UK Prime Minister Boris Johnson has announced a new wave of coronavirus measures aimed at tackling a rising number of infections in England.
The new rules will see people in England placed under certain restrictions, but do not constitute a full lockdown like we saw earlier this year.
Shops will remain open, but pubs and restaurants will be made to close at 10pm from Thursday onwards.
Education and work remain exemptions for the ‘rule of six’, meaning that you can’t meet more than five others outside of uni teaching, but you may have lectures and seminars that include more than six people.
If you do break the rules, fines for first-time offences are now as high as £200.
No changes were announced regarding flights and international travel, so international students are still able to come to the UK provided that they quarantine for two weeks upon arrival.
However, Johnson did reverse the message for office workers, now encouraging them to work from home where possible, rather than try to return to offices. This may result in changes for some university staff, who could be asked to work from home rather than the office this year.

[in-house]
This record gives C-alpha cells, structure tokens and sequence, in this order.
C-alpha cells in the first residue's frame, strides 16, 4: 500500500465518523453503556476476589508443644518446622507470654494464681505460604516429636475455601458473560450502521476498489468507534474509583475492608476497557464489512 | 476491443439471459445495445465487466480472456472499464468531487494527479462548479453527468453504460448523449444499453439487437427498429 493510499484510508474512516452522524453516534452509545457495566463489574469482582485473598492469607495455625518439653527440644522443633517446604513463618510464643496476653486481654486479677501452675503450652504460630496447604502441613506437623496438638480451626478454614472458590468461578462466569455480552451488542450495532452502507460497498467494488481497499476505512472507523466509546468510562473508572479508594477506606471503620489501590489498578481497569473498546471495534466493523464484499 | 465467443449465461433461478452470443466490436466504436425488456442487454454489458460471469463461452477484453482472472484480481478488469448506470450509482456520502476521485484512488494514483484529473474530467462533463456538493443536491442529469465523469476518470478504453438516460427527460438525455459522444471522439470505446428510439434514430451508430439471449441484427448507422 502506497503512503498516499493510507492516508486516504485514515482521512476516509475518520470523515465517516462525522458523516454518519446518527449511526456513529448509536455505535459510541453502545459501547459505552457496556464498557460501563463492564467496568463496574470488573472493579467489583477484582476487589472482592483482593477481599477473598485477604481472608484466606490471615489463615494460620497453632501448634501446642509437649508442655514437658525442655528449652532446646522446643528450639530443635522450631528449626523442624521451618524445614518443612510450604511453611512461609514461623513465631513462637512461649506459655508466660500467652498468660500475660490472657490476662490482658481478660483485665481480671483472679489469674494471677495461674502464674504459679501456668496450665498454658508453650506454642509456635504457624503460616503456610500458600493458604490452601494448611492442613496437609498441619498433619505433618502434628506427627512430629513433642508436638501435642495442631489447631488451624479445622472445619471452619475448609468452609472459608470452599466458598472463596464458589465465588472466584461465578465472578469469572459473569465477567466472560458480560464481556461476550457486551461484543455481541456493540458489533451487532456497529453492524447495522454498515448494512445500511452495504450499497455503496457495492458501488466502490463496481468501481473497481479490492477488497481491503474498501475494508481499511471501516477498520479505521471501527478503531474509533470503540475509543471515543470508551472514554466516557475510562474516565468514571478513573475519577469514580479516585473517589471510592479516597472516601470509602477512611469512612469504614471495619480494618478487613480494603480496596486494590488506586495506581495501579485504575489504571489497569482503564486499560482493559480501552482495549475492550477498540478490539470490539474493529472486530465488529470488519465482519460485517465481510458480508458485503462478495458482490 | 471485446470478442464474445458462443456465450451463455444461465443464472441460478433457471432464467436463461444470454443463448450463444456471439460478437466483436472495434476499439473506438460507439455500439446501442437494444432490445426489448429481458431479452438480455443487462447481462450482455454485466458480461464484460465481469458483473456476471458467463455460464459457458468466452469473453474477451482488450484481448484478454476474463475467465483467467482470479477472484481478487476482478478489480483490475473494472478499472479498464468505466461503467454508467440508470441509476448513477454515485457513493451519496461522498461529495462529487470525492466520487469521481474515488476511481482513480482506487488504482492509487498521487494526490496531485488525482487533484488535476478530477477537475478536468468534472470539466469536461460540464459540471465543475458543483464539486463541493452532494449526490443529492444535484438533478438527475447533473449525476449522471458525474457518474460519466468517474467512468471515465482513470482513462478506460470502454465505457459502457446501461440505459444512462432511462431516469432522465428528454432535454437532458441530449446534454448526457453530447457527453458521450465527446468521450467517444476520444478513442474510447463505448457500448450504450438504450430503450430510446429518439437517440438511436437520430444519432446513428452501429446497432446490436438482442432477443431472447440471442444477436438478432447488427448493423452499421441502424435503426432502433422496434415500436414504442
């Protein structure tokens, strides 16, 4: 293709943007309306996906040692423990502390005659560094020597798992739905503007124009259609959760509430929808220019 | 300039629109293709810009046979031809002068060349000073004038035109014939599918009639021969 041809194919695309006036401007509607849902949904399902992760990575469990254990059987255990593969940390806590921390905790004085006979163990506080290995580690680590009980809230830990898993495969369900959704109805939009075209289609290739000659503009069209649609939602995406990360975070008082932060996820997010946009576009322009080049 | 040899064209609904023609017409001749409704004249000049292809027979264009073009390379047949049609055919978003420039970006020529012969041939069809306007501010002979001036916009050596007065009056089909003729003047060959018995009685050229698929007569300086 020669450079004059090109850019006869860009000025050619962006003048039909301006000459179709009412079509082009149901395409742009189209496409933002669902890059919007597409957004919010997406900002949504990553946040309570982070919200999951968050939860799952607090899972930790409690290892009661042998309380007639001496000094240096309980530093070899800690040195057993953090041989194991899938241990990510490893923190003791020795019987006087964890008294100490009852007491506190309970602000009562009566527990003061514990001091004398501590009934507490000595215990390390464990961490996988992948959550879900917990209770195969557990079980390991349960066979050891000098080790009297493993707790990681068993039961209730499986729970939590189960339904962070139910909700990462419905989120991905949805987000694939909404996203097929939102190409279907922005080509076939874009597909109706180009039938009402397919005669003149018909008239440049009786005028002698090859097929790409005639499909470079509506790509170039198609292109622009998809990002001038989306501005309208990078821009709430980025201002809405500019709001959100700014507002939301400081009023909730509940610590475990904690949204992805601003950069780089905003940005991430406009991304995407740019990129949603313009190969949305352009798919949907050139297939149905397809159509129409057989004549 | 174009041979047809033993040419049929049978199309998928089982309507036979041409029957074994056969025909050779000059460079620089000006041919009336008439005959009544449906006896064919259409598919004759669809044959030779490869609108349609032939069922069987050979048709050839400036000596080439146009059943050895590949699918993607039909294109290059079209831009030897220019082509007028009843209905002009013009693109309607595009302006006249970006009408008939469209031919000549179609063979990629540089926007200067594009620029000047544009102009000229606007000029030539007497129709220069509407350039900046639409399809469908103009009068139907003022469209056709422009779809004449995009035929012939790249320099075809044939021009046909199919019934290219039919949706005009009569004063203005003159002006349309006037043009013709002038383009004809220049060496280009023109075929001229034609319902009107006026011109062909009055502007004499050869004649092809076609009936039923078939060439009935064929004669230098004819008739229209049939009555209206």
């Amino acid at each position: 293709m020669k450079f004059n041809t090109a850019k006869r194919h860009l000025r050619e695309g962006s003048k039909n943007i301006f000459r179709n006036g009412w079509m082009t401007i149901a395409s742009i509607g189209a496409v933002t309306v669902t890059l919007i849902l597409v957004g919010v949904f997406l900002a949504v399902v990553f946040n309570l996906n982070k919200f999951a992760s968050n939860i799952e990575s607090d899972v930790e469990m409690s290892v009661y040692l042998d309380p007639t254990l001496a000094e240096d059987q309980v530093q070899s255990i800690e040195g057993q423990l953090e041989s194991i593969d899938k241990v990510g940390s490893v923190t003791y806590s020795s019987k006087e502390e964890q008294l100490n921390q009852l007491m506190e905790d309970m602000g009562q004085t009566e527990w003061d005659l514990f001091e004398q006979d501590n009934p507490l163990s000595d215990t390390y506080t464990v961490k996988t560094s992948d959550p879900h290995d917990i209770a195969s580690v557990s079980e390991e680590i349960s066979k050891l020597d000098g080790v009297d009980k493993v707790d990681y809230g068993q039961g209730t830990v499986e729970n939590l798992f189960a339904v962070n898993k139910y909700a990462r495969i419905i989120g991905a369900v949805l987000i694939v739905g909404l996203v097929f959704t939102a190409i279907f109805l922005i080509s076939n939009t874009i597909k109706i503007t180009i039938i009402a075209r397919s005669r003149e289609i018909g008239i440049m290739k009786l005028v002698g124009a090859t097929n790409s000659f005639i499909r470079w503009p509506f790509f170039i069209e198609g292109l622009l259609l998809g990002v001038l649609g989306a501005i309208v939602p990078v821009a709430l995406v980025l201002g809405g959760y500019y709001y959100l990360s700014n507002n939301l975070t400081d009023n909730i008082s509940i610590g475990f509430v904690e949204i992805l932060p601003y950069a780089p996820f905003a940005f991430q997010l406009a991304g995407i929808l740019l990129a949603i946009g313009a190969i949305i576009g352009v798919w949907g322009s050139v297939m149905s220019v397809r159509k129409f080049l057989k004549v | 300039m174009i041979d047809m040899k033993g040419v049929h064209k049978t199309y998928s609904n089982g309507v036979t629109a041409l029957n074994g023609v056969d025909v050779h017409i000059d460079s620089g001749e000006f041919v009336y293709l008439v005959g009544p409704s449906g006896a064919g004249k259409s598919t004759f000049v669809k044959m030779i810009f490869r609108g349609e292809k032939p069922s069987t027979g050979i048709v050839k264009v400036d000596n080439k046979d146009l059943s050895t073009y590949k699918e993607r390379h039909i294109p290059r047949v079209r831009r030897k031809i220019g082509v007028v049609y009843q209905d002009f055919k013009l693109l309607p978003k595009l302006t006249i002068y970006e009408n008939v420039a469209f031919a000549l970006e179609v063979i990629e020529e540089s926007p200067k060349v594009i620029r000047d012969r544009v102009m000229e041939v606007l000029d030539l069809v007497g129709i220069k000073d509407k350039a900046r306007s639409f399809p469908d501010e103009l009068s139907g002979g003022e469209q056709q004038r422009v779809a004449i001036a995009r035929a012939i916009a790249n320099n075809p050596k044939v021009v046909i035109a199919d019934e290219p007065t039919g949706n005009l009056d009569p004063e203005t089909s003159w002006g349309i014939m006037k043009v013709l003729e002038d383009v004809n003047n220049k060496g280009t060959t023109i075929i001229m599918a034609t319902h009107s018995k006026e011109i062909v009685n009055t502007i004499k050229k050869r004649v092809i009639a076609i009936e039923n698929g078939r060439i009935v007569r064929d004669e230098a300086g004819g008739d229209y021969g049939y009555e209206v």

Johnson said the new regulations could last for six months, as winter approaches and cases are expected to continue to rise.
The announcement may also affect some freshers’ week events held in pubs, bars, and restaurants. However, most freshers’ events have been created with social distancing in mind, and so are primarily virtual or outdoor.
The key message for students is that they must choose where to be – home or university – but they cannot travel between both during term-time, as this risks spreading the virus further.
With many universities having already started the new academic year, or planning to start in the coming weeks, bosses are trying new measures to ensure that students follow the rules, such as introducing COVID marshalls and fines.
Some universities have also threatened students with curfews in halls of residence if they fail to comply with regulations.
However, Johnson’s announcement does not affect universities’ ability to hold in-person classes and welcome students back this September.